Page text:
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Consumer Reports: 70 Million Americans' Personal Data Compromised
Tuesday, May 12, 2015 6:40 AM

More than 70 million American adults had their personal data compromised in 2014, according to projections by Consumer Reports. In its survey of more than 3,000 U.S. adults, Consumer Reports found that nearly 80 percent of the breaches were brick-and-mortar compared with 18 percent who said the activity occurred online.

CUNA recently launched a national Action Alert encouraging credit unions and their members to send letters of support for the Data Security Act of 2015—legislation that would set standards for entities that handle consumers' personal financial information and outline procedures that must be followed in the event of a data breach.

Data and cybersecurity are top advocacy issues for CUNA, state credit union leagues and credit unions that stress merchants must be held to the same standards as financial institutions in protecting consumer data.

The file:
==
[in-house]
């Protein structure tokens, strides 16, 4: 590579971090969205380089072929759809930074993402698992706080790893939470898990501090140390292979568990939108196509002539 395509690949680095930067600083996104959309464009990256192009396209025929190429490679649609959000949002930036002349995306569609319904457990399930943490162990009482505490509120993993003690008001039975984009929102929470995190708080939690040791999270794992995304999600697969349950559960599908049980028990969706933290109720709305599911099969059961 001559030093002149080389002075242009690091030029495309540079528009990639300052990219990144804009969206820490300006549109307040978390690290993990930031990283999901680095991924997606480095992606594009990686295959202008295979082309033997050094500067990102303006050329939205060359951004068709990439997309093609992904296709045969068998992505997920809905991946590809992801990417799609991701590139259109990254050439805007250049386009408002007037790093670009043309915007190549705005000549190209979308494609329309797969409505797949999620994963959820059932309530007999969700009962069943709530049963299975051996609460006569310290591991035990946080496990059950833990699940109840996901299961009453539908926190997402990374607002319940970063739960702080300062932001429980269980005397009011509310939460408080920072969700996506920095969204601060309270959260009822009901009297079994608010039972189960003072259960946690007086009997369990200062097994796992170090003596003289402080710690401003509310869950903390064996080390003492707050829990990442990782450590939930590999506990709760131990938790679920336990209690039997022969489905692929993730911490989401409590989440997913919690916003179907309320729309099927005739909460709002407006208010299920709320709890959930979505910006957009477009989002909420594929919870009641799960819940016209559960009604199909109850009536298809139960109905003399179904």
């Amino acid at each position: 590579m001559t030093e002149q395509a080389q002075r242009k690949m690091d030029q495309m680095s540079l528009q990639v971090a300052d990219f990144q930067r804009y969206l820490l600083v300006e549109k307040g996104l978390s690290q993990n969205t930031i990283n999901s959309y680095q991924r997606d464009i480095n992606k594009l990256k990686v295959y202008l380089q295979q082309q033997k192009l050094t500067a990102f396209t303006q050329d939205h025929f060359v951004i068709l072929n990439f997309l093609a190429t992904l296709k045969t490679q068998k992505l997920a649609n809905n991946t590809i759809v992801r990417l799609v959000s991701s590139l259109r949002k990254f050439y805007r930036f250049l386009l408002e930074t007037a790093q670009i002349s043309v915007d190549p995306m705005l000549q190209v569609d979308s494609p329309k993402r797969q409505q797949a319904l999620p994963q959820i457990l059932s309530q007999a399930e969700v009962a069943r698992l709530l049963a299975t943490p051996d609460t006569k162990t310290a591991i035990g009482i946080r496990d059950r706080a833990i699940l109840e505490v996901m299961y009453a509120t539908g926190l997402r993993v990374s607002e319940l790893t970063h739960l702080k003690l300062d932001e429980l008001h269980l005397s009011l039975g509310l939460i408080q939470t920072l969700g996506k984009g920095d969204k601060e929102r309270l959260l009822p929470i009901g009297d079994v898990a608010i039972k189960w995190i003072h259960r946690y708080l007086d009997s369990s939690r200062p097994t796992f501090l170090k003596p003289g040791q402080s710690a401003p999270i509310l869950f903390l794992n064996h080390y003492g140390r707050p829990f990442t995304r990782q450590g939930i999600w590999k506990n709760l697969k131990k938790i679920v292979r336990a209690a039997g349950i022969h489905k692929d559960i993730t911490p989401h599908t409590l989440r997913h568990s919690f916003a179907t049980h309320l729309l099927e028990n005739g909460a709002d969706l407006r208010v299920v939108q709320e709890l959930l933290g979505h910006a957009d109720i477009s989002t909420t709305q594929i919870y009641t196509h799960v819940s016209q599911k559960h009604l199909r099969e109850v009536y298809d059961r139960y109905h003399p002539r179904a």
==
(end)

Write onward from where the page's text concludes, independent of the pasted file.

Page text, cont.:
Personal information held by health care organizations is at higher risk of cyber thievery as well. The Ponemon Institute’s fifth annual Benchmark Study on Privacy and Security of Healthcare Data, published last week, found that more than 90 percent of health care organizations suffered at least one data breach exposing patient data over the past two years (Information Week, May 7).

Nearly 45 percent of all data breaches in health care are linked to criminal attacks—the first time information loss has been associated more often with malfeasance than negligence. Criminal attacks are up 125 percent compared with five years ago when lost laptops were the leading cause.